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Newsletter Vol 20 No.1 March 2016
- Summary of the 19th AGM
- Succession of Society Officers
- Bayreuth Scholarship 2016
- Gartmore Study Course
- Forthcoming Events
- Wagner, Shakespeare, and Beethoven
- News in Brief
Things are looking up. Andrea Buchanan of the London Wagner Society has described her work for the RWVI Committee, of which she is a member, in positive terms: ‘We are working very well as a team now, with responsibilities fairly divided up — the atmosphere is harmonious and productive. Much of this has to do with the wise and firm leadership of Horst Eggers and being on this Committee is now a real pleasure.’ Evidently we have President Eggers to thank for the reinstatement of Bayreuth tickets for members of the Societies (our first ballot of the revived allocations was held at our February meeting), and he himself has written in the latest RWVI Newsletter that ‘a very important year for the RWVI from a strategic perspective has just ended successfully and, with good reason, we can look forward to the future with confidence’. (The Newsletter can be accessed from the RWVI tab); it contains useful information about forthcoming opera performances and URLs of live streaming.) After the anxieties of recent months we too, at the Wagner Society of Scotland, can look forward to the future with rather more confidence, now that a continuity of management has been achieved. This is further detailed below, in a report of the 19th AGM held before Christmas, and in a short update on the succession of the Society’s officers. [RA]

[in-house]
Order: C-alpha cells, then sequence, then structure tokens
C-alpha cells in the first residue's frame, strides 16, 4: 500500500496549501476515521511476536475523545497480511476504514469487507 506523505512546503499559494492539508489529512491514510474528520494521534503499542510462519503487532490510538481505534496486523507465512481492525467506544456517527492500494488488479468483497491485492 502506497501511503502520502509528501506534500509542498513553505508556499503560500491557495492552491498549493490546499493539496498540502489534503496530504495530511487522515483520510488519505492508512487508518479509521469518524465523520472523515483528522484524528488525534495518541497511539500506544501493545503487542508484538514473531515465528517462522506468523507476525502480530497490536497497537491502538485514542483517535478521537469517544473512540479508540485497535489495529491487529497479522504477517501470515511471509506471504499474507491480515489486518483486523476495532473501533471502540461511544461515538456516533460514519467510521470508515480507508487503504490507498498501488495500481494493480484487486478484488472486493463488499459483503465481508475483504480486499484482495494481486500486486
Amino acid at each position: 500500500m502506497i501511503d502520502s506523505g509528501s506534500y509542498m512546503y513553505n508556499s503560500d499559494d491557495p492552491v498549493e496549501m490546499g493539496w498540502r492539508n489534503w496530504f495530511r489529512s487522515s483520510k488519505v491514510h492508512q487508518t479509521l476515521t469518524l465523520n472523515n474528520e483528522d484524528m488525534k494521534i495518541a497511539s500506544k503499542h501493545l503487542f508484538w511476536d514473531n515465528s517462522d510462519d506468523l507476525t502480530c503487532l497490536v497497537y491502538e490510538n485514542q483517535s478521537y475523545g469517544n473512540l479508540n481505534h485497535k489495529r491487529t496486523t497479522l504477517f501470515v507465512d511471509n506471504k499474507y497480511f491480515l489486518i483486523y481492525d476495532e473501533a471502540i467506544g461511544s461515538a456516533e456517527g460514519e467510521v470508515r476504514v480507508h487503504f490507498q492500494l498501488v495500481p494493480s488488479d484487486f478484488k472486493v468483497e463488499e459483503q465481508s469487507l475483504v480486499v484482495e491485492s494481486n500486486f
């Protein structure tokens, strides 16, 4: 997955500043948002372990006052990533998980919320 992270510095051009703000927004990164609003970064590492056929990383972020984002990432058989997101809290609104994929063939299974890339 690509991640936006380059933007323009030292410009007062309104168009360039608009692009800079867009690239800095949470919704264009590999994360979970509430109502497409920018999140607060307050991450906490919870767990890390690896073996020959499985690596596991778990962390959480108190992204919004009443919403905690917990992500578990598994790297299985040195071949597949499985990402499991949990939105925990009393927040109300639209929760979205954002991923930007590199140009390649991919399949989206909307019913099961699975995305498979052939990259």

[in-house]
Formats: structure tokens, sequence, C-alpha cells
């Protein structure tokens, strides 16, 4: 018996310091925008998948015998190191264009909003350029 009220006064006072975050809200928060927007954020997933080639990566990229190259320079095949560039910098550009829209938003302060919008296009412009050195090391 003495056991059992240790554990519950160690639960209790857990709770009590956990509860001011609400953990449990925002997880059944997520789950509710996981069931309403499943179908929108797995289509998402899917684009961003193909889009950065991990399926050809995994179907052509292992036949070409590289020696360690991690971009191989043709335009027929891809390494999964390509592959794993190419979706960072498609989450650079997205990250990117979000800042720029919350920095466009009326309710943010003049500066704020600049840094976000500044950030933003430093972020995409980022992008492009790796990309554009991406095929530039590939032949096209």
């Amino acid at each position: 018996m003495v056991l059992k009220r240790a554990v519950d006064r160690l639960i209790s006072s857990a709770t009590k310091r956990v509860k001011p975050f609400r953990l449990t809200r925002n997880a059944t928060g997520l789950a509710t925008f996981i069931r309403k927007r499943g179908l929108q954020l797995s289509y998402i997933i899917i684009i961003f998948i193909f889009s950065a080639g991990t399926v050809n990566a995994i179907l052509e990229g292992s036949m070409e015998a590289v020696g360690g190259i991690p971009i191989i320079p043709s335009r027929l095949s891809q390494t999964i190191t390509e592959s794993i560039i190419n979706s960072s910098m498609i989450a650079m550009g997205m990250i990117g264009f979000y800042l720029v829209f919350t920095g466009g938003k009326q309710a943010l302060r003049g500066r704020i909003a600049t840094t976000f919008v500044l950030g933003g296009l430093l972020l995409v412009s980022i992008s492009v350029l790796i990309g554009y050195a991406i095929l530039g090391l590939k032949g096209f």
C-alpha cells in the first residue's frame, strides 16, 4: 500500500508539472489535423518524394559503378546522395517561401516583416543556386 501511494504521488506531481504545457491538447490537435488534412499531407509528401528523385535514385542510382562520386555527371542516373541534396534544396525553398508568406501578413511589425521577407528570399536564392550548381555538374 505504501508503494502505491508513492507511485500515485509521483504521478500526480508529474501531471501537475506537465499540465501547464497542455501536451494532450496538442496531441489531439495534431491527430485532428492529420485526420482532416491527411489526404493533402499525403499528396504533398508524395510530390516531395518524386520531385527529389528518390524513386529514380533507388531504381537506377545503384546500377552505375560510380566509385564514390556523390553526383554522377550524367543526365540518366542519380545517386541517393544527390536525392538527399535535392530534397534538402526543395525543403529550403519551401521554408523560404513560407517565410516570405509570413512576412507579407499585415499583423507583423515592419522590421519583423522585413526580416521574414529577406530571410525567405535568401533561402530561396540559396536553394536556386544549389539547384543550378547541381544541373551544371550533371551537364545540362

The meeting was attended by 23 members. The Chair, Dale Bilsland, gave his report outlining the meetings held in the past year and the residential course at Gartmore (‘The Young Wagner’) in September 2015. He announced the good news that a few Bayreuth tickets were to be made available for RWVI affiliated societies and hoped that, should this continue, membership of the WSS might begin to creep up again. The Bayreuth scholar for 2015, Kamilla Dunstan, had sent a report of her experience and this is available on the website or on request to the Secretary.